Geographic Connection to Pennsylvania: Carlisle, Cumberland County
Pennsylvania-born John Bakeless wrote several books about war, espionage, expedition, traitors, heroes, and biographies on America's first explorers.
Awards: Bronze Star
John Bakeless was born in Carlisle, Pennsylvania. During his academic career and the years following he wrote several books about war, espionage, expedition, traitors, heroes, and biographies on America's first explorers. Some of his most well-known works include Lewis and Clark, Partners in Discovery (1947), and Daniel Boone, Master of the Wilderness (1939). Many of his works are used in classrooms across the country. Bakeless also spent many years teaching at various colleges and universities, as well as serving in the United States Army. He died in 1978.
John Edwin Bakeless was born on December 30, 1894, at Carlisle Barracks in Carlisle, Pennsylvania, to Oscar Hugh Bakeless and Sara Harvey Bakeless. Oscar Hugh Bakeless was head of Academic Instruction at the Carlisle Indian Industrial School and later became a Professor of Pedagogy at Bloomsburg State Normal School. On June 16, 1920, John Edwin Bakeless married Katherine Little, a writer and musician, and he later wrote several novels with her.
Bakeless received his BA in Philosophy from Williams College in 1918. He continued his studies at Harvard University and received his MA in Philosophy in 1920 and his PhD in English Philology in 1936. In 1911, Bakeless began his journalistic career at his hometown newspaper, The Bloomsburg Morning Press, as a part time reporter. He continued to write for The Bloomsburg Morning Press during his college vacations. In 1921, Bakeless accepted the position of Literary Editor of The Living Age and later advanced to the position of Managing Editor and Editor. He also spent time working as the Managing Editor of The Forum, Literary Editor of The Literary Digest, and Literary Advisor to The Independent.
Bakeless' academic career was exceptionally brilliant and successful. While at Williams College, Bakeless received the David A. Wells Graduate Prize for his essay "The Economic Causes of Modern War," which later evolved into his first book, published in 1921. While at Harvard, Bakeless completed his dissertation, "Christopher Marlowe, A Biographical and Critical Study," which ultimately resulted in two books, Christopher Marlowe, The Man in His Time (1937) and The Tragical History of Christopher Marlowe (1942). His studies on Marlowe were aided by a Guggenheim Fellowship that he also received in 1946 for his book on Lewis and Clark.
In 1927, Bakeless began his teaching career at New York University, where he taught journalism and literary criticism. Bakeless also taught at Sarah Lawrence College for five years and at Finch College for four years. He spent time lecturing at many colleges and universities such as Dickinson College, Harvard, Yale, and the Universities of Colorado and Michigan. In order to devote more time to writing his books, he retired from teaching in 1953.
As a student at Williams College, Bakeless joined the R.O.T.C. in 1917. From 1918 until his retirement in 1953, Bakeless served in the United States Army. During his military service Bakeless was very successful. He served as Colonel on the General Staff, Assistant Chief of the Balkan and Near East Section of the Military Intelligence Division in the War Department from 1940 until 1946, Assistant Military Attaché at Turkey in 1944, and Chief Intelligence Officer on the American Delegation of the Allied Control Commission in Bulgaria in 1945. During his military career he was awarded a Bronze Star. Bakeless then served as a consultant to the Central Intelligence Agency during the post-war period.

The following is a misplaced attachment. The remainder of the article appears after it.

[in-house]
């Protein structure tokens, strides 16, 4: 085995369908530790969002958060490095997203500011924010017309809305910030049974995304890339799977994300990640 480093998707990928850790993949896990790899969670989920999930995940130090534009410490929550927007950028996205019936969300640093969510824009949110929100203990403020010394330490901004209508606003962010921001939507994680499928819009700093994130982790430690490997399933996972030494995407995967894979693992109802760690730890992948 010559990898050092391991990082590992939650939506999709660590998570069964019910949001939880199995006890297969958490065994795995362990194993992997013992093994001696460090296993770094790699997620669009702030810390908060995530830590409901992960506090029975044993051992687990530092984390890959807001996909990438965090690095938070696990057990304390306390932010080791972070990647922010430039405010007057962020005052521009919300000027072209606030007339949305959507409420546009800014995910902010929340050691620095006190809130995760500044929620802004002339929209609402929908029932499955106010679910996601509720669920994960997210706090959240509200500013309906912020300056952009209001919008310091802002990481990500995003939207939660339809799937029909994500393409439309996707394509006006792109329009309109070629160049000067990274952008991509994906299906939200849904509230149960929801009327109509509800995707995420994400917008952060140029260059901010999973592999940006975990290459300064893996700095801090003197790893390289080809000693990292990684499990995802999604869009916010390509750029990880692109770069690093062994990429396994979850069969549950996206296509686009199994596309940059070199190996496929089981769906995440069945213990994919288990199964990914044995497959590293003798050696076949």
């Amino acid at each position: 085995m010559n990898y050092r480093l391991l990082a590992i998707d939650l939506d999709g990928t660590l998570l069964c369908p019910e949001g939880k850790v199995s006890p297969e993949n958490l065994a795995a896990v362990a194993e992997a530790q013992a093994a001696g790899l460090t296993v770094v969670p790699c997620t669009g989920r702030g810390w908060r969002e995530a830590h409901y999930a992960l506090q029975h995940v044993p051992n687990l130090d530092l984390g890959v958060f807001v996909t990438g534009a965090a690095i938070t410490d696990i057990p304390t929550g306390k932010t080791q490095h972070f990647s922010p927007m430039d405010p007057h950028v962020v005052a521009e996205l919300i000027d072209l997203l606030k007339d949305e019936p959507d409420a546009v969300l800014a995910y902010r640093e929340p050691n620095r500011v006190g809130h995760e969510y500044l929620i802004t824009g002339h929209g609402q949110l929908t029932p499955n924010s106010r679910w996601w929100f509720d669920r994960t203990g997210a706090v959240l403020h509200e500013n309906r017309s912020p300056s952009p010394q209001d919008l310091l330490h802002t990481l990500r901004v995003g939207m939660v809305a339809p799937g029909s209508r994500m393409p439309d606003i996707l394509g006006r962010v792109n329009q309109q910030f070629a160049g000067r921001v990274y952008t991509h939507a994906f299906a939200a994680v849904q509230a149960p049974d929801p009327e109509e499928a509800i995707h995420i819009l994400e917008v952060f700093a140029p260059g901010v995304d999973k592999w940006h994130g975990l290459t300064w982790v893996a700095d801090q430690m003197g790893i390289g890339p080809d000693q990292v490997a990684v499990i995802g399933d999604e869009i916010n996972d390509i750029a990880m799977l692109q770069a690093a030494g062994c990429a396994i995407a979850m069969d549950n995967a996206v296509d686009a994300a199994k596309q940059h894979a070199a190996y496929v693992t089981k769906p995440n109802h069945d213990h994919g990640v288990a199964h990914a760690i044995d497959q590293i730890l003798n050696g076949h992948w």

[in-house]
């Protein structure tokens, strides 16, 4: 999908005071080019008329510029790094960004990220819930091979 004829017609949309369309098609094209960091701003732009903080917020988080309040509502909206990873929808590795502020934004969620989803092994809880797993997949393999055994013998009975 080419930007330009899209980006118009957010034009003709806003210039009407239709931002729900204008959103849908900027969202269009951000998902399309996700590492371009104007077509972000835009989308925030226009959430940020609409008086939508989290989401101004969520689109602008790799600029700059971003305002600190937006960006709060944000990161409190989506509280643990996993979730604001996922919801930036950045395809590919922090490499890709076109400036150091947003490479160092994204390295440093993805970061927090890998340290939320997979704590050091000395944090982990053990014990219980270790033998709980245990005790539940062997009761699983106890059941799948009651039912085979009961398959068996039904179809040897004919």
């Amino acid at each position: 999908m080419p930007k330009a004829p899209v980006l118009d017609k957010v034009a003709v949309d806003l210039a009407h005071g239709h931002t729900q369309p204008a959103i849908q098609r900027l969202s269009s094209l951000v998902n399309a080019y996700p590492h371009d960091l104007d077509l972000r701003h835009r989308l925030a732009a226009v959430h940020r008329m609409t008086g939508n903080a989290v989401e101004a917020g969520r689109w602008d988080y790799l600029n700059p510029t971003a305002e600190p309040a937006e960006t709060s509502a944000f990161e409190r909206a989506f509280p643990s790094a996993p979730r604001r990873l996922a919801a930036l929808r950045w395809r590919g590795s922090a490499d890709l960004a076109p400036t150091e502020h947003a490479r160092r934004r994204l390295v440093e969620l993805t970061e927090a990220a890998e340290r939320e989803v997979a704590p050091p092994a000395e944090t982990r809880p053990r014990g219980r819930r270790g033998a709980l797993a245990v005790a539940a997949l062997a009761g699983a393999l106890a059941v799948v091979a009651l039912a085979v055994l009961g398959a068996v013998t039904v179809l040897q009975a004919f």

During the post-war period, Bakeless also spent much of his time researching and writing books about war, expedition, traitors, heroes, espionage, and biographies on America's first explorers. The time Bakeless spent training and working as a consultant to the Central Intelligence Agency prepared him for his research on the role of military intelligence in American history. His extensive research resulted in the accumulation of many unique and previously unknown materials. He used these resources to write books on military intelligence, such as Turncoats, Traitors, and Heroes and Spies of the Confederacy (1960).
The clarity, occasional conversational tone, and accuracy of Bakeless' works make them suitable for educational materials for young children. Many of his books, like Lewis and Clark, Partners in Discovery (1947) and Signers of the Declaration (1969), which he wrote with his wife Katherine, have been used in classrooms across the country. He also encouraged his wife to write books about music and the lives of composers for young people.
In 1940, Bakeless purchased a historic farmhouse near New Haven, Connecticut, and lived there until his death on August 8, 1978.
Economic Causes of Modern War: A Study of the Period 1878-1918. New York: Moffat, Yard, 1921.
The Origin of the Next War. New York: The Viking Press, 1926.
Magazine Making. New York: The Viking Press, 1931.
Christopher Marlowe, the Man in His Time. New York: W. Morrow and Company, 1937.
Daniel Boone, Master of the Wilderness. New York: W. Morrow and Company, 1939.
The Tragicall History of Christopher Marlowe. Cambridge, MA: Harvard University Press, 1942.
Lewis and Clark, Partners in Discovery. New York: W. Morrow and Company, 1947.
Fighting Frontiersman. New York: W. Morrow and Company, 1948.
(with Katherine Bakeless). They Saw America First. Philadelphia: Lippincott, 1957.
Turncoats, Traitors, and Heroes. Philadelphia: Lippincott, 1960.
(with Katherine Bakeless). Signers of the Declaration. New York: Houghton Mifflin Company, 1969.